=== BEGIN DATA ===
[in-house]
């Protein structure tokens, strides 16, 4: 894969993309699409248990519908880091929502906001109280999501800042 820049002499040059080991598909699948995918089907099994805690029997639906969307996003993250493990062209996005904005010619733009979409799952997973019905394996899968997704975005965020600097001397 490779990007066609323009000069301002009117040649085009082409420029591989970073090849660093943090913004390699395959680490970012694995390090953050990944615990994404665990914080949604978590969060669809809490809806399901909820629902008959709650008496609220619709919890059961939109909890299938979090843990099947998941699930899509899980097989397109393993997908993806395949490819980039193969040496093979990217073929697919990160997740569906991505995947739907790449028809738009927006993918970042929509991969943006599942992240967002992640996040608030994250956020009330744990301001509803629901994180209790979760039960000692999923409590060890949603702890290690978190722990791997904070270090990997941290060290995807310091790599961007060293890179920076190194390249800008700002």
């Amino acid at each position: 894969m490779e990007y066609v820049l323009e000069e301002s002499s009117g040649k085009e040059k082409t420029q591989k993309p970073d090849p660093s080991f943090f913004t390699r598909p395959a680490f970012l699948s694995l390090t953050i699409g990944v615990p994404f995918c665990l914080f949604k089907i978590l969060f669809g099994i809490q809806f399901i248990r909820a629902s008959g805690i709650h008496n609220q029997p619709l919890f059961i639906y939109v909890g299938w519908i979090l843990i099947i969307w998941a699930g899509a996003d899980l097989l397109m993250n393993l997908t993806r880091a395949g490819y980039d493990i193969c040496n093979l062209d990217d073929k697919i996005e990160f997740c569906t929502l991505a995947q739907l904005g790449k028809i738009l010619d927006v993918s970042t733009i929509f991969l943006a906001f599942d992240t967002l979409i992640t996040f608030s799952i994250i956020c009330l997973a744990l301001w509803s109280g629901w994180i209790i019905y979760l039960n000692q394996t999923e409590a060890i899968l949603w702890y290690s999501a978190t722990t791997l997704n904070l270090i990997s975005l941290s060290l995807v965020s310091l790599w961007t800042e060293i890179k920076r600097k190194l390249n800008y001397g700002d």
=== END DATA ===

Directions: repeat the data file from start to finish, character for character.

[in-house]
């Protein structure tokens, strides 16, 4: 894969993309699409248990519908880091929502906001109280999501800042 820049002499040059080991598909699948995918089907099994805690029997639906969307996003993250493990062209996005904005010619733009979409799952997973019905394996899968997704975005965020600097001397 490779990007066609323009000069301002009117040649085009082409420029591989970073090849660093943090913004390699395959680490970012694995390090953050990944615990994404665990914080949604978590969060669809809490809806399901909820629902008959709650008496609220619709919890059961939109909890299938979090843990099947998941699930899509899980097989397109393993997908993806395949490819980039193969040496093979990217073929697919990160997740569906991505995947739907790449028809738009927006993918970042929509991969943006599942992240967002992640996040608030994250956020009330744990301001509803629901994180209790979760039960000692999923409590060890949603702890290690978190722990791997904070270090990997941290060290995807310091790599961007060293890179920076190194390249800008700002």
């Amino acid at each position: 894969m490779e990007y066609v820049l323009e000069e301002s002499s009117g040649k085009e040059k082409t420029q591989k993309p970073d090849p660093s080991f943090f913004t390699r598909p395959a680490f970012l699948s694995l390090t953050i699409g990944v615990p994404f995918c665990l914080f949604k089907i978590l969060f669809g099994i809490q809806f399901i248990r909820a629902s008959g805690i709650h008496n609220q029997p619709l919890f059961i639906y939109v909890g299938w519908i979090l843990i099947i969307w998941a699930g899509a996003d899980l097989l397109m993250n393993l997908t993806r880091a395949g490819y980039d493990i193969c040496n093979l062209d990217d073929k697919i996005e990160f997740c569906t929502l991505a995947q739907l904005g790449k028809i738009l010619d927006v993918s970042t733009i929509f991969l943006a906001f599942d992240t967002l979409i992640t996040f608030s799952i994250i956020c009330l997973a744990l301001w509803s109280g629901w994180i209790i019905y979760l039960n000692q394996t999923e409590a060890i899968l949603w702890y290690s999501a978190t722990t791997l997704n904070l270090i990997s975005l941290s060290l995807v965020s310091l790599w961007t800042e060293i890179k920076r600097k190194l390249n800008y001397g700002d």